Toyoaki Nakamura: Economic activity, prices, and monetary policy in Japan

Speech by Mr Toyoaki Nakamura, Member of the Policy Board of the Bank of Japan, at a meeting with local leaders, Sapporo, 6 June 2024.

The views expressed in this speech are those of the speaker and not the view of the BIS.

Central bank speech  | 
17 June 2024

I. Economic and Price Developments at Home and Abroad

I will begin my speech by talking about recent developments in and the outlook for overseas economies.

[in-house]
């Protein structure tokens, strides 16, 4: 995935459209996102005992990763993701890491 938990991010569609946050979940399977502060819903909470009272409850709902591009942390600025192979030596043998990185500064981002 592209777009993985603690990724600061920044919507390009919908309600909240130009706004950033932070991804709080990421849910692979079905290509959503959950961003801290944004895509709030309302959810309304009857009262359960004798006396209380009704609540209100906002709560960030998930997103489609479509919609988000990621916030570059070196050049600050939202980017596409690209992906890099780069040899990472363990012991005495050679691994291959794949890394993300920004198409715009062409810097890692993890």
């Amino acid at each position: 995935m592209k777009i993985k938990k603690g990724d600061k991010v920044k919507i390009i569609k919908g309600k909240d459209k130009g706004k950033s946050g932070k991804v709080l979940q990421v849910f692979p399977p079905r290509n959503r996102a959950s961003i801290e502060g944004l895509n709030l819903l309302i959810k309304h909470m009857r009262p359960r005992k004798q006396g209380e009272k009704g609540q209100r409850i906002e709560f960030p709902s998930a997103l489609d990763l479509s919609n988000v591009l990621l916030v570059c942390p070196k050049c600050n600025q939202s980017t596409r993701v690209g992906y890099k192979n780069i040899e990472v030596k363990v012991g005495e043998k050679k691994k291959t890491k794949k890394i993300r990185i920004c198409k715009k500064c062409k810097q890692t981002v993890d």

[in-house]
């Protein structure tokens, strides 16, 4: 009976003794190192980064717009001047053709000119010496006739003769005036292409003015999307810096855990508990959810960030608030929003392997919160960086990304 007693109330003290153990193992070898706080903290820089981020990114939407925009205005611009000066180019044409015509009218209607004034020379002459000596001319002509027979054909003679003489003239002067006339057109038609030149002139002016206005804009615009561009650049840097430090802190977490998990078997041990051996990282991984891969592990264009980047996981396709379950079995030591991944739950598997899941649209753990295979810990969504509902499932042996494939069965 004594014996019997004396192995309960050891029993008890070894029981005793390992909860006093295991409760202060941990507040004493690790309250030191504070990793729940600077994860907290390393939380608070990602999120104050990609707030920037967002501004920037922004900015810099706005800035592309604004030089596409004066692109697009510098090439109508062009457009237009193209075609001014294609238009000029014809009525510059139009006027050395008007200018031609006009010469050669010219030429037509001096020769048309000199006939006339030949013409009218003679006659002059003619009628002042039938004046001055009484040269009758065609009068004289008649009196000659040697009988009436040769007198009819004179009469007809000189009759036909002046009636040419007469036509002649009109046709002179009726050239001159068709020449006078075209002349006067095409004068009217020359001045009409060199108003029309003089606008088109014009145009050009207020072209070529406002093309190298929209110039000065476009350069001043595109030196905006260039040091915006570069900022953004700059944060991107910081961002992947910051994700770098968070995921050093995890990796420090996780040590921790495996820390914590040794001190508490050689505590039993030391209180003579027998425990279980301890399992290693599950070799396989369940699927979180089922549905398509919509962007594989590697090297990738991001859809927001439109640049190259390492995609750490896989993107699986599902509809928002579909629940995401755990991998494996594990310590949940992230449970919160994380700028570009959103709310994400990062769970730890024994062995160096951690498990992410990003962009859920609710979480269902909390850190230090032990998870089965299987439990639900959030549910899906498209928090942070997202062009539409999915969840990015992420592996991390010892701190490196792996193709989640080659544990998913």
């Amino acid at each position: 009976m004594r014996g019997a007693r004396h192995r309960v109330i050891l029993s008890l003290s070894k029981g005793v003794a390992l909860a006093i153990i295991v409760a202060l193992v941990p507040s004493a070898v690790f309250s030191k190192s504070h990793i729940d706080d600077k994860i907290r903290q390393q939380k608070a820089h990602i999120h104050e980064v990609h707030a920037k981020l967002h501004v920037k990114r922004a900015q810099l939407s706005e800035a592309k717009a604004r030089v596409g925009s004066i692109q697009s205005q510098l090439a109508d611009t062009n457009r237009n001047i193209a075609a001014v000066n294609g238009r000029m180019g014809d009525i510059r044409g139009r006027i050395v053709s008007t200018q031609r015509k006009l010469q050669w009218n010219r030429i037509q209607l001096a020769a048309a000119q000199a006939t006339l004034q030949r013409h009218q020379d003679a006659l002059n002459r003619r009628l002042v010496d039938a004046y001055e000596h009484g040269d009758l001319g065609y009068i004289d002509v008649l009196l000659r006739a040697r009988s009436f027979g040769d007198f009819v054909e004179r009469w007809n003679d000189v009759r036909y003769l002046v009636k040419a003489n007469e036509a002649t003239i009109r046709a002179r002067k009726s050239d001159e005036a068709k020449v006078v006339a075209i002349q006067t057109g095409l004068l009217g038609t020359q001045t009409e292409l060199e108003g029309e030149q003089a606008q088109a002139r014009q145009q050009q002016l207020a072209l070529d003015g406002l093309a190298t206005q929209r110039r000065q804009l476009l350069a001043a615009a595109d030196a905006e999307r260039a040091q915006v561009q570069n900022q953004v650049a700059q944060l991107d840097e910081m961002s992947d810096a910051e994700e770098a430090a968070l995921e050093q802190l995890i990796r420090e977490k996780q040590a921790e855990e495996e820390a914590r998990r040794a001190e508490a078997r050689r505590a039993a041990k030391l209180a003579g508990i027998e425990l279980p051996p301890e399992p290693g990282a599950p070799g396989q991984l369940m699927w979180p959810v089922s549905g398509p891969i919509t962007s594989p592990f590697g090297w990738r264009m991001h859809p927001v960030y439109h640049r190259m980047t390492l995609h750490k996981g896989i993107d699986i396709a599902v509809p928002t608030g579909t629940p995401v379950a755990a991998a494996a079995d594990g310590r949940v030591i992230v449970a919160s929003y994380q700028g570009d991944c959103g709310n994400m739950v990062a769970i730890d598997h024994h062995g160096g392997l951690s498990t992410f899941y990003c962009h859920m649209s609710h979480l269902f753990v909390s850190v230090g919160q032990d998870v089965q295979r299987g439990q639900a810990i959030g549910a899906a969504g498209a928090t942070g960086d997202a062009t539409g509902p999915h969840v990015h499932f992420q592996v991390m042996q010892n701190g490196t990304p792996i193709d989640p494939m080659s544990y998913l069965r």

The pace of recovery in overseas economies has slowed. Uncertainties surrounding these economies have continued to be high (Chart 1). For example, one concern is that, with inflationary pressure still looming on a global basis, there may be a resurgence in inflation triggered by wage increases. In addition, the European and Chinese economies have been slow to recover and tensions in the Middle East have increased. The U.S. economy, despite the impact of policy interest rate hikes, has been firm, mainly due to resilient private consumption, and according to projections by the International Monetary Fund (IMF) is expected to grow by 2.7 percent in 2024. However, there is a risk that, if inflation resurges, tight monetary policy will become prolonged. European economies have kept slowing moderately due to the continued impact of factors such as policy interest rate hikes. There is concern over economic recovery being delayed in Europe due to factors such as the risk of a resurgence in inflation and economic stagnation in Germany. The Chinese economy has remained on a moderate slowing trend, reflecting structural changes in the economy leading to insufficient domestic demand and excess supply capacity. These changes are mainly due to adjustments in the real estate market, an aging population, and a rise in households' thriftiness. Looking ahead, uncertainty continues to be high, as adjustment pressure in the labor and real estate markets remains, and there is concern over heightening deflationary pressure and growing trade friction, mainly reflecting excessive supply in some goods.